A government pilot scheme intended to improve mental health by training pupils in peer support was hampered by "a lack of staff time, timetabling and space issues", an evaluation has found.
More than a third (38 per cent) of organisations that responded to a survey following the peer-to-peer support pilot, run by the Department for Education (DfE), cited "difficulties with timetabling" as a barrier to delivering support, while an equal proportion said there was a "lack of staff time" to oversee the scheme.
The pilot, trialled in 100 primary, secondary and special schools, as well as colleges and community organisations, involved testing various peer-to-peer mentoring models.
Tes mental health hub: News, views and advice on mental health
New ideas: The school dogs improving pupils’ welfare
The programmes were overseen by "pilot leads" who often led the supervision, of which roughly one-third (32 per cent) were headteachers, or deputy/assistant headteachers, and one in five (22 per cent) were teachers. The remainder were special educational needs and inclusion coordinators, senior managers, or staff with pastoral, community and welfare roles.
An evaluation of the pilot, carried out by researchers at Ecorys UK, found that – while the "vast majority" of pilot leads taking part in an initial survey said they were planning to offer ongoing supervision of peer mentoring sessions – "many struggled to do so in practice".
In a number of cases, when schools committed to frequent group supervision overseen by the pilot lead and safeguarding officer, other commitments meant that "doubling-up was infeasible", and several sessions were cancelled or postponed.
And some schools found that supervision plans were "unsustainable" on a week-to-week basis, as teachers were busy with packed schedules.
The evaluation report said: "Capacity and resourcing issues were the most commonly reported barriers.
"Over one-third of pilot leads reported challenges relating to a lack of staff time, timetabling and space issues, and difficulties arising from resource constraints.
"Where pilot organisations had opted not to provide peer support beyond the programme, this was mainly due to capacity and resource constraints, eg pertaining to funding, staffing capacity, and support mechanisms."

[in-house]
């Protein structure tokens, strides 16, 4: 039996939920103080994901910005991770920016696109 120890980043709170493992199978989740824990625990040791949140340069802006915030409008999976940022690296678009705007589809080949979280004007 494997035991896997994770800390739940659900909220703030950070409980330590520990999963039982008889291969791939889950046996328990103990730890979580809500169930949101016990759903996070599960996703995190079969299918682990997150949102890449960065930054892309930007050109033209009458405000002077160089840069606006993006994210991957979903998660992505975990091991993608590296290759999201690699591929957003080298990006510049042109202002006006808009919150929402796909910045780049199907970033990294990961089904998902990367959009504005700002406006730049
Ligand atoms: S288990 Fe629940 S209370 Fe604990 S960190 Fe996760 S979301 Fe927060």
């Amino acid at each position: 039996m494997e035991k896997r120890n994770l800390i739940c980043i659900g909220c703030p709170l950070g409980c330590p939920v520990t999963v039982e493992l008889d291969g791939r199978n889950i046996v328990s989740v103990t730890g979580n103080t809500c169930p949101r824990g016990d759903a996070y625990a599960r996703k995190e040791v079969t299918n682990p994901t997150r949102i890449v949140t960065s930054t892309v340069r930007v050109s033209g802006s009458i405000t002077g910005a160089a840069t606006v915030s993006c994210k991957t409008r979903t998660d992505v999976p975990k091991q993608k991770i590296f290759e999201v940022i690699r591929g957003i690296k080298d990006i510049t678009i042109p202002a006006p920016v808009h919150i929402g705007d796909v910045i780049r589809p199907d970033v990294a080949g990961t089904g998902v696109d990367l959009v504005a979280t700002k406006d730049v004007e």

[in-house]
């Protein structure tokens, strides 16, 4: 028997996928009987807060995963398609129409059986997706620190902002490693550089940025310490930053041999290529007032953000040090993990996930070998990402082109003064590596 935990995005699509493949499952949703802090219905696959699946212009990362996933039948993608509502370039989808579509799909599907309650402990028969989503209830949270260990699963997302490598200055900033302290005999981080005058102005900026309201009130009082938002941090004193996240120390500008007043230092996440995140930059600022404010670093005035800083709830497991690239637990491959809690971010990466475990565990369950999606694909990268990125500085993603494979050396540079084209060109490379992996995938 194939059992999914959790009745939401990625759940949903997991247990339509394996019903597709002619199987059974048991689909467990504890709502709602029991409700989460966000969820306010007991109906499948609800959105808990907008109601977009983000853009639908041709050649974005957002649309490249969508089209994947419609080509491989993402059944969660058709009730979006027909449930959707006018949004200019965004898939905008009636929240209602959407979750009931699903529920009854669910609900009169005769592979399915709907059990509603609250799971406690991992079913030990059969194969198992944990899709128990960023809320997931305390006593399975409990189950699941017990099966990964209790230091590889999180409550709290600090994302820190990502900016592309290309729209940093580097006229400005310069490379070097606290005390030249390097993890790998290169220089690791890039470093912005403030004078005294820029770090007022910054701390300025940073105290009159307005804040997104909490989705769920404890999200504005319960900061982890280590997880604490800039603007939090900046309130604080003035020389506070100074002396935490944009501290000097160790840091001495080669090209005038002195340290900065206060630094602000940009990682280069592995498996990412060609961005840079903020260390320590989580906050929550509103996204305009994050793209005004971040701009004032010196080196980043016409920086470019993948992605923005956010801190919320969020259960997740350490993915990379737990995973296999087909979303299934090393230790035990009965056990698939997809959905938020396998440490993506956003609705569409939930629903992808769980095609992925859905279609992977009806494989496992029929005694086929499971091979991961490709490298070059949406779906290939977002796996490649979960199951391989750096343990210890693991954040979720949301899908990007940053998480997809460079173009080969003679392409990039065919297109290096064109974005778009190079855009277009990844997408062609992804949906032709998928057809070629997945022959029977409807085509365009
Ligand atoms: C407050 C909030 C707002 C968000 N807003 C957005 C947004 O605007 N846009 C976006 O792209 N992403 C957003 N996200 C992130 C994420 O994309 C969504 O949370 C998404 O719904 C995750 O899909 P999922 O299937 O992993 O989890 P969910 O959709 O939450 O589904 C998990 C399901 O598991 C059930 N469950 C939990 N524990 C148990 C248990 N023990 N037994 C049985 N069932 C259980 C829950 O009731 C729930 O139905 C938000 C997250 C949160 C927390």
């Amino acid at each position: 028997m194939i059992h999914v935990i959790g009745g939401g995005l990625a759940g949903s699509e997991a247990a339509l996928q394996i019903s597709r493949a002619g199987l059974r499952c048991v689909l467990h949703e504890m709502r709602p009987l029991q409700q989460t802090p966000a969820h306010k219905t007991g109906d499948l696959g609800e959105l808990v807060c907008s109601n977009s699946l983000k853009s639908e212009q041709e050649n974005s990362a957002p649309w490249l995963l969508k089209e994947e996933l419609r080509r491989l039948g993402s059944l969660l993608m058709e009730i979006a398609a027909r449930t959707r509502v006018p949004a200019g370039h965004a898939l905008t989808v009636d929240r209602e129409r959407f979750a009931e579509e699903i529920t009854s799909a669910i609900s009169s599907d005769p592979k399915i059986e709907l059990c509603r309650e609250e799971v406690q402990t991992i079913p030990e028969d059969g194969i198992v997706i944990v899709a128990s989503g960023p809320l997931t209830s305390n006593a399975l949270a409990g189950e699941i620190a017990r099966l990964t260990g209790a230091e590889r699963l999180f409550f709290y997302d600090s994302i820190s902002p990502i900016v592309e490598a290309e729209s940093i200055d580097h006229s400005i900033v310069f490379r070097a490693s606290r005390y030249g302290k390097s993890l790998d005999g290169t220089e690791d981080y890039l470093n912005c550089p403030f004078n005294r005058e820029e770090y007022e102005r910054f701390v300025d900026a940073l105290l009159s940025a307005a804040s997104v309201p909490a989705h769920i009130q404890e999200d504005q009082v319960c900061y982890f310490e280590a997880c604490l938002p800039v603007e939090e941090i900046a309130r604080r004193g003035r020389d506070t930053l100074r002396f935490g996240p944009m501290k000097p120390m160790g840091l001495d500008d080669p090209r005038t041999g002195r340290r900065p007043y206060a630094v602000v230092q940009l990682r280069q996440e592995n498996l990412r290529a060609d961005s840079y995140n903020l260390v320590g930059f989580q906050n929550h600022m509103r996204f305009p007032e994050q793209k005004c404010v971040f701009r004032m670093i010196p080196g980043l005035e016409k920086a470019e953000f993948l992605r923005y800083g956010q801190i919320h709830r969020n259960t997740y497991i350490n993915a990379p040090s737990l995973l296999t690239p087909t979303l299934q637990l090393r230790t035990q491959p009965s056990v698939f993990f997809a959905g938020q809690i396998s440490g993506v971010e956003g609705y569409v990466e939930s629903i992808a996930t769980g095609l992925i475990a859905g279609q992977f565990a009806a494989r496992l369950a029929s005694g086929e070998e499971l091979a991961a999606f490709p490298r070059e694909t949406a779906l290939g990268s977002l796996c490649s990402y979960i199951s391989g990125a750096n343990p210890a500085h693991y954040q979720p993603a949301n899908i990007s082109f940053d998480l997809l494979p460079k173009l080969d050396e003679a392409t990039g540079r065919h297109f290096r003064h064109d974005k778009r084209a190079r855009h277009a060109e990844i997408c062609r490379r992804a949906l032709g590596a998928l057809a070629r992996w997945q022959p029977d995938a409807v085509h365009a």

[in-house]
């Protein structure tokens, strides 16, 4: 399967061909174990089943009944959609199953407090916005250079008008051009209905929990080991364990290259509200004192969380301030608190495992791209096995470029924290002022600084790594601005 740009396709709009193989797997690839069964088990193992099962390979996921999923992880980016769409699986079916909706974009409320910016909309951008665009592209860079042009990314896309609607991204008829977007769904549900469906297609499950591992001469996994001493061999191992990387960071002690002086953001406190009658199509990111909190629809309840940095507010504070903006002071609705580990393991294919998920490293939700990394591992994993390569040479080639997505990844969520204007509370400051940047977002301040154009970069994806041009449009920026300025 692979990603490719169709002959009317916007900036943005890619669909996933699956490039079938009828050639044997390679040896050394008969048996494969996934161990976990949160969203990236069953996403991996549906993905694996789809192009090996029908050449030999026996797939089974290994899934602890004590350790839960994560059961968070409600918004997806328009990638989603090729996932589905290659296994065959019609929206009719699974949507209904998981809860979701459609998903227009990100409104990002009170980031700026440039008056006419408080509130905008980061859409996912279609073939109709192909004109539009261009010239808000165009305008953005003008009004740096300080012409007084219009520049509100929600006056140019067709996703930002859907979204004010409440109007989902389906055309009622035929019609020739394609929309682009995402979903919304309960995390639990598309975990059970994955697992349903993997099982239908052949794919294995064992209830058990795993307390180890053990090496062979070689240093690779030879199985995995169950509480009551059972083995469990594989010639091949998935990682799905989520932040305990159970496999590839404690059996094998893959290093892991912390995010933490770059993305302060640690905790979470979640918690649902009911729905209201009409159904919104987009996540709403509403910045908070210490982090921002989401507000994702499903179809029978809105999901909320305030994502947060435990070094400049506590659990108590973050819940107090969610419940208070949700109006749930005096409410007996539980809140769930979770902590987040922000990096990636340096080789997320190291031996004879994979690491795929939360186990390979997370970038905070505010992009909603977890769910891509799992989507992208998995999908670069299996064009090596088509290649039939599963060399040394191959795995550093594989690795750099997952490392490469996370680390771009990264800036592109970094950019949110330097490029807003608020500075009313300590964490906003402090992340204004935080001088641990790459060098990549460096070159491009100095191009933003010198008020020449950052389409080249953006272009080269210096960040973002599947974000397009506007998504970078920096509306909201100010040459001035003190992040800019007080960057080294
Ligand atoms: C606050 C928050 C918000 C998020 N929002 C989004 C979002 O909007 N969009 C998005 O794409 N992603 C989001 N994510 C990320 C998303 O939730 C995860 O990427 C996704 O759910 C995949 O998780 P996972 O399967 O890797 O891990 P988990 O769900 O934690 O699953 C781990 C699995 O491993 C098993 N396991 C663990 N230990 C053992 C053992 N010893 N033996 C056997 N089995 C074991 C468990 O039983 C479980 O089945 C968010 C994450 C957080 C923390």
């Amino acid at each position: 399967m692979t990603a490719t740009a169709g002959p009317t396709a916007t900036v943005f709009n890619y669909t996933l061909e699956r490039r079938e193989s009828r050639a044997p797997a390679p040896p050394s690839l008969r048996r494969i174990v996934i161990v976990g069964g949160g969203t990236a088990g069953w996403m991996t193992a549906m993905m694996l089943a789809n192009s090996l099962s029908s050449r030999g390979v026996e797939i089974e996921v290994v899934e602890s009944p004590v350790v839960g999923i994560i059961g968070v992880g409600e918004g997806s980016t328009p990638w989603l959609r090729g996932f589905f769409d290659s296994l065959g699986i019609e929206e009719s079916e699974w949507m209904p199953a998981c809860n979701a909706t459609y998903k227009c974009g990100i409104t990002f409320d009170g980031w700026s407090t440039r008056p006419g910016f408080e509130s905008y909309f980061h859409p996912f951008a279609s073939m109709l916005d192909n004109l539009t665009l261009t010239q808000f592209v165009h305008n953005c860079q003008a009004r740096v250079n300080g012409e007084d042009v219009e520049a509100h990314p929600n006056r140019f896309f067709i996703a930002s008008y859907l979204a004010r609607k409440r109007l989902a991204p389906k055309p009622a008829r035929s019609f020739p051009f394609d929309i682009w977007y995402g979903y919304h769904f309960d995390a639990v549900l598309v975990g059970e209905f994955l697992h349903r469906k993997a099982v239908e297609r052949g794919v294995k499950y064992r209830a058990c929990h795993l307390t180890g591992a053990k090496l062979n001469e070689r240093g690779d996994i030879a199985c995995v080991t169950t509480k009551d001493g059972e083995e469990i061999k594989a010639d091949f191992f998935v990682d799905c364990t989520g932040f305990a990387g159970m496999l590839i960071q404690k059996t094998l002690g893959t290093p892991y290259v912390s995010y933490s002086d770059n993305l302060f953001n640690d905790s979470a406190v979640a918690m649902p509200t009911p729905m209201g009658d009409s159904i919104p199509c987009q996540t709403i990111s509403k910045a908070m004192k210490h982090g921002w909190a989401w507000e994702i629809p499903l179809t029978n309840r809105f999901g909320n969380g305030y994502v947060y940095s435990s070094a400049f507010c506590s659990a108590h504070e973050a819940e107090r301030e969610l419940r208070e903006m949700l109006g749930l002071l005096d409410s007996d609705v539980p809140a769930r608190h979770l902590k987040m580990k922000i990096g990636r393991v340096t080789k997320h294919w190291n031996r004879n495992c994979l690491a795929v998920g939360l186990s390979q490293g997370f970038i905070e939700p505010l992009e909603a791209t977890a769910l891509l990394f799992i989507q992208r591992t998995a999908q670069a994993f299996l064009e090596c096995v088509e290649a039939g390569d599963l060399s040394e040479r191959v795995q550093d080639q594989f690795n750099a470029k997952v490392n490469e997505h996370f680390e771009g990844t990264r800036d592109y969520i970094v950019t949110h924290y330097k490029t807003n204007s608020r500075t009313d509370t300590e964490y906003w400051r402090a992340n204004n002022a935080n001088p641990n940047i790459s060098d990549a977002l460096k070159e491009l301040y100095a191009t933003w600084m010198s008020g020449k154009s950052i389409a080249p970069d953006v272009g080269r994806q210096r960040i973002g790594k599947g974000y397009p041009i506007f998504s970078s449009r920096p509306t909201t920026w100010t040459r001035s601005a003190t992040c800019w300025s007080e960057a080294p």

Researchers stated later in the report: "It is telling that, while almost all pilot organisations planned to offer supervision to peer mentors, many struggled to do so in practice, while a few reported that they had not set a supervisory framework in place.
"The staff interviews showed that the reasons varied from a perception that formal supervision was not necessary, to challenges with staffing capacity. In some instances, supervision was planned but proved unsustainable on a week-to-week basis around the schedules of the school-based professionals overseeing the pilots.
"Clearly, there is some potential cause for concern if capacity issues are a main factor determining the level of oversight set in place for peer support within some schools, rather than judgements about acceptable risk."
Despite the issues with staff capacity, the vast majority of pilot leaders (84 per cent) said they were planning to continue running a peer support programme after the pilot.
Schools minister Nick Gibb said: "School or college should be a place where pupils feel safe and supported to learn, so it’s encouraging to see the number of schools recognising the value of the peer-to-peer mentoring project, where pupils look out for their classmates’ wellbeing through supportive conversations.
"Understanding what works will help us improve the support available for every pupil. Studies like these are one of many ways we are promoting wellbeing in schools, including through the introduction of compulsory health education from September, teaching pupils what good mental health looks like and how to seek help when needed."